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California’s Charter City Can Implement Sweetened Beverage Tax Without Penalty, Court Rules

Santa Cruz — In a ruling in late March, the California Third District Court of Appeals ruled that charter cities such as Santa Cruz were financially punished by the state for legally implementing a sugary drink tax (soda tax) on their residents. I decided I couldn’t.

“The Court of Appeals ruling means cities across California can re-enact public health policies like the sugary drink tax without fear of financial ruin,” said the Santa Cruz City Council member, a plaintiff in the lawsuit. “We are now one step closer to enabling more Californians to benefit from these kinds of policies,” said Martin Watkins of California.

In early June 2018, the 1.5 cents per ounce ballot initiative championed by Watkins et al. was brought in. When the then government suddenly stopped. Jerry Brown signed into law to keep groceries affordable in June 2018, months before the election.

The law contains penal provisions for charter cities that try to prevent taxation on food and implement a sugar drink tax or other food-related tax that robs the city of sales tax revenue, and California legislators facilitated by pressure onAccording to the beverage industry court documents.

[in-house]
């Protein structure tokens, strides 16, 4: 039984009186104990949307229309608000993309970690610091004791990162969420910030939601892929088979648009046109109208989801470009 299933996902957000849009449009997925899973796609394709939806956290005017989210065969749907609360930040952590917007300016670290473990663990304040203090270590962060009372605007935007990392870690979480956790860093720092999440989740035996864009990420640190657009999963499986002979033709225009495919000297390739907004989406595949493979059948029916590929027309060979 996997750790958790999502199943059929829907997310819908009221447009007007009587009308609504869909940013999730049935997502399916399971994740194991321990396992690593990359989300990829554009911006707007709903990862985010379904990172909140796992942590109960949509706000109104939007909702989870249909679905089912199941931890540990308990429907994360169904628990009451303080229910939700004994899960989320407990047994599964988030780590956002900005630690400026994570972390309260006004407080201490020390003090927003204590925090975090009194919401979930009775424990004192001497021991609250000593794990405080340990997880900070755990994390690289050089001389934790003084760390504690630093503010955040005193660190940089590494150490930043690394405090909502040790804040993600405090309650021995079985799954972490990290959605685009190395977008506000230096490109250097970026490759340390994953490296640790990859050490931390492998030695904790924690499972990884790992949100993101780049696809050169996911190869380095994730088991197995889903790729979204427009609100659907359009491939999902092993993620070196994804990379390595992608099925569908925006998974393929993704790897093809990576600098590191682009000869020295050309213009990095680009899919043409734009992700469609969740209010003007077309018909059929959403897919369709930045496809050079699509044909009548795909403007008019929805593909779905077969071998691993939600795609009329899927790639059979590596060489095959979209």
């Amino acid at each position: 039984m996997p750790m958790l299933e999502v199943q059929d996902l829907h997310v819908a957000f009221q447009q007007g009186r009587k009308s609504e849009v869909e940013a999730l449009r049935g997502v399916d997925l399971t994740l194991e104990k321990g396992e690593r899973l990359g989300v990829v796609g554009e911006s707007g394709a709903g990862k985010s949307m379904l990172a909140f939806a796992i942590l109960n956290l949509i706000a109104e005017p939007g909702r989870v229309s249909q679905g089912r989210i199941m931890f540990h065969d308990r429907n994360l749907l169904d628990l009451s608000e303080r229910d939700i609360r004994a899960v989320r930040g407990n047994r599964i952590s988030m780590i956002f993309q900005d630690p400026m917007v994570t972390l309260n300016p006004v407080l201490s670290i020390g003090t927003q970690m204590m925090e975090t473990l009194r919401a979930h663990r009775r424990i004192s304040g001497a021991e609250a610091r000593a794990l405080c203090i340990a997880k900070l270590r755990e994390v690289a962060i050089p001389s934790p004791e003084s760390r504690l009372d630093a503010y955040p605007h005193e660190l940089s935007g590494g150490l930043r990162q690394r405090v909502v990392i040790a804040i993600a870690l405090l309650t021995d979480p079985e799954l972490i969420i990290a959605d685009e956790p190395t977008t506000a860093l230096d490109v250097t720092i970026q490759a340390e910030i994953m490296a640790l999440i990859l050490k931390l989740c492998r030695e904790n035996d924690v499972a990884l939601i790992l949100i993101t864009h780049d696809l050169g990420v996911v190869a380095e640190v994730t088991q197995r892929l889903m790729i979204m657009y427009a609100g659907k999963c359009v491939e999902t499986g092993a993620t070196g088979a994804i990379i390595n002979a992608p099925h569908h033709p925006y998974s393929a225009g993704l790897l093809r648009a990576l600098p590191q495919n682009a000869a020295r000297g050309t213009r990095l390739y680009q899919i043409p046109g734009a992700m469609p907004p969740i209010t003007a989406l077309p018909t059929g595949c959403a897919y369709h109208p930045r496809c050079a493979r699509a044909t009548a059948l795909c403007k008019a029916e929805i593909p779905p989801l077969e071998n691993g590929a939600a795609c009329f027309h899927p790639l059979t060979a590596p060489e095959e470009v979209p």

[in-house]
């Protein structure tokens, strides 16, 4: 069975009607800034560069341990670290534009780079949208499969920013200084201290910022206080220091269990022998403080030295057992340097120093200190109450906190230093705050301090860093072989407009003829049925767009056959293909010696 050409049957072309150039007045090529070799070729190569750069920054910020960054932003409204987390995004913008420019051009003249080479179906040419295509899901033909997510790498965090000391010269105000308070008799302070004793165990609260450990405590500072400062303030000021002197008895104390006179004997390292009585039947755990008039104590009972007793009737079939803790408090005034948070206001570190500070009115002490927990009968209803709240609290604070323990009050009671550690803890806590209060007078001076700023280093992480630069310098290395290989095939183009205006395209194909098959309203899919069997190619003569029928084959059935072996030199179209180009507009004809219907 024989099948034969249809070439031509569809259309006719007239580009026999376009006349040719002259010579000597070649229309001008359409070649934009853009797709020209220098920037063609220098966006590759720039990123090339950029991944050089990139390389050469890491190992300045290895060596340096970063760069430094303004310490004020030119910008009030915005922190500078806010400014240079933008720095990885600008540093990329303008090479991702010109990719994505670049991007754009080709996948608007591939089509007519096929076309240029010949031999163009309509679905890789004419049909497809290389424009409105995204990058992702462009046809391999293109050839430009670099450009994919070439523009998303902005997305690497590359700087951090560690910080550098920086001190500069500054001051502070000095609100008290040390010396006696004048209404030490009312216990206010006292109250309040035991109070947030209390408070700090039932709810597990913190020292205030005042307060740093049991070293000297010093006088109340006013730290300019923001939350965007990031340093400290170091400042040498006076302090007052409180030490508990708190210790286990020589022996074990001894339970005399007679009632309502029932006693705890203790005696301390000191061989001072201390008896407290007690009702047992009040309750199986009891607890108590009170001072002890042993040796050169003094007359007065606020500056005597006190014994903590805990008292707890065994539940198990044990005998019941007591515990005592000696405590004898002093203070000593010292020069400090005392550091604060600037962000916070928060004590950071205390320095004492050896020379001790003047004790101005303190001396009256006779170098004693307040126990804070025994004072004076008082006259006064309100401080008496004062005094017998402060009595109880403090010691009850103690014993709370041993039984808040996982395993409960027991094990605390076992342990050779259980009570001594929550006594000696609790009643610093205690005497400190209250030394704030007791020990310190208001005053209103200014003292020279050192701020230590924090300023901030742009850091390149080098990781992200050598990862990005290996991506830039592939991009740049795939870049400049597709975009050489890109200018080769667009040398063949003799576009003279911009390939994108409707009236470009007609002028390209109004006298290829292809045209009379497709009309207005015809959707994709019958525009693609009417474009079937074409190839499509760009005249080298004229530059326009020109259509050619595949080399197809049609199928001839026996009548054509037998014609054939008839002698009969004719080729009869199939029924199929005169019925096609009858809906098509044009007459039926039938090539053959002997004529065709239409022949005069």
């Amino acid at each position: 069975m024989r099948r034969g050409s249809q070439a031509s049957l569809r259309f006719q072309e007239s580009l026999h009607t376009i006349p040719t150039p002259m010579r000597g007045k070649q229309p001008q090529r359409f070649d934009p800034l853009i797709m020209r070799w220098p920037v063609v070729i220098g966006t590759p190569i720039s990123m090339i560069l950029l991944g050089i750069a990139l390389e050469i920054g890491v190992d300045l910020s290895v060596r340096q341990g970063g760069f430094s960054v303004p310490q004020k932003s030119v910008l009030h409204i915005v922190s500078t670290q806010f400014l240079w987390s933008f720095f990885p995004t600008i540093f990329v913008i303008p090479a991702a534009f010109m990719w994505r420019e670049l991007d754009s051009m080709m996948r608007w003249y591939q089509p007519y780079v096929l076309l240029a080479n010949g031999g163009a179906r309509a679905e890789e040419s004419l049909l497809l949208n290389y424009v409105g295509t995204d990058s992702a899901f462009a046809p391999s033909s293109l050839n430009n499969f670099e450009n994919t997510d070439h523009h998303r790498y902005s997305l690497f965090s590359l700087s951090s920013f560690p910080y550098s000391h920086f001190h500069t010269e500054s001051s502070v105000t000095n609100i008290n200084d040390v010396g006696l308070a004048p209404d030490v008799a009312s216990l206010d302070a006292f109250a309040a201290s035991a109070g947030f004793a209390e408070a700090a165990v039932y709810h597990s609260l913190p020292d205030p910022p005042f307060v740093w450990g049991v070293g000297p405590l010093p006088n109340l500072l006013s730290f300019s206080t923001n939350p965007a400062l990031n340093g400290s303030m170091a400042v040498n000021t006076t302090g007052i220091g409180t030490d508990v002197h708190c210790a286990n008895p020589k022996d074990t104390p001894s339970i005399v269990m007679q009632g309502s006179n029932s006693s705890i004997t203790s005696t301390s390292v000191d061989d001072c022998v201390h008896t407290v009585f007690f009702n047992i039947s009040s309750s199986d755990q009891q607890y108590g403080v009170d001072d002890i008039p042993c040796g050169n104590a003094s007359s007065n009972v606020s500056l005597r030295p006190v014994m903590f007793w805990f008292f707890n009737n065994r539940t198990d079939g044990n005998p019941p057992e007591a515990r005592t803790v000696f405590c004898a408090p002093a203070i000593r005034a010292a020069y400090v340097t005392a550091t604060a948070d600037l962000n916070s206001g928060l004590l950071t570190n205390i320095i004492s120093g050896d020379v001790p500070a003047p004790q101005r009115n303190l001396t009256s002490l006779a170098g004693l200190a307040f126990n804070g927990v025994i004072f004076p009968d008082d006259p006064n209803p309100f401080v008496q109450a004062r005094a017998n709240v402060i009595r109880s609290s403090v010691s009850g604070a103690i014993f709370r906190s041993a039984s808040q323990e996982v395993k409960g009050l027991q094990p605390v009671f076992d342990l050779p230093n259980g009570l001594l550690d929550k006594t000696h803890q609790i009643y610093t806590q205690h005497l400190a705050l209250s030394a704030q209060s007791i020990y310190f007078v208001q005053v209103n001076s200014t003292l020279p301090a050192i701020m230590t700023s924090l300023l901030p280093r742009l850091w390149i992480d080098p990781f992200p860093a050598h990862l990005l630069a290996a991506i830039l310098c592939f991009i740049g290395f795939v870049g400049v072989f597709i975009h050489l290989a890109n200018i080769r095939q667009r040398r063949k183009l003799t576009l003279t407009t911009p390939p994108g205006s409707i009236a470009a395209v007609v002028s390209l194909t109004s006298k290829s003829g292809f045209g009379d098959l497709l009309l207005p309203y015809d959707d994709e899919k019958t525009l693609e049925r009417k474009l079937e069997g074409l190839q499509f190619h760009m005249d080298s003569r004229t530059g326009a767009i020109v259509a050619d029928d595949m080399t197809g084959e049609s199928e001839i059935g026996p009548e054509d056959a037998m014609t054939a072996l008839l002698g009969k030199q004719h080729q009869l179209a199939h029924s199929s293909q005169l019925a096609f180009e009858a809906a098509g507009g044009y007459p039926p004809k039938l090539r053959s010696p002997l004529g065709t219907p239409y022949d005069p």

“Of course we were disappointed,” said Watkins. “We’ve put a lot of time and energy into creating really great things that reflect our values.”

Shortly after the bill was passed, then-Santa Cruz City Manager Martin Bernal suggested removing the measure from the 2018 ballot for fear of penalties, and it was eventually removed.

In 2020, Jarvis, Fay & Gibson LLP filed a lawsuit on behalf of Watkins and Fresno-based nonprofit Cultiva La Salud. Cultiva La Salud advocates for health equity in the San Joaquin Valley. ChangeLab Solutions The American Heart Association also supported the lawsuit.

Genoveva Islas, Founder and Executive Director of Cultiva La Salud, said: “This ruling is a win for all Californians and paves the way for local health advocates and local governments to tackle the health inequities caused by sugary drink consumption.”

The Court of Appeals decision, which held that the law’s penal provisions were unconstitutional, does not affect the ban on local sugary drink taxes. We can now reconsider putting the sugary drink tax initiative to a vote without fear of penalties.

https://www.mercurynews.com/2023/04/12/court-rules-charter-cities-can-implement-sugary-drink-tax-without-penalty/ California’s Charter City Can Implement Sweetened Beverage Tax Without Penalty, Court Rules

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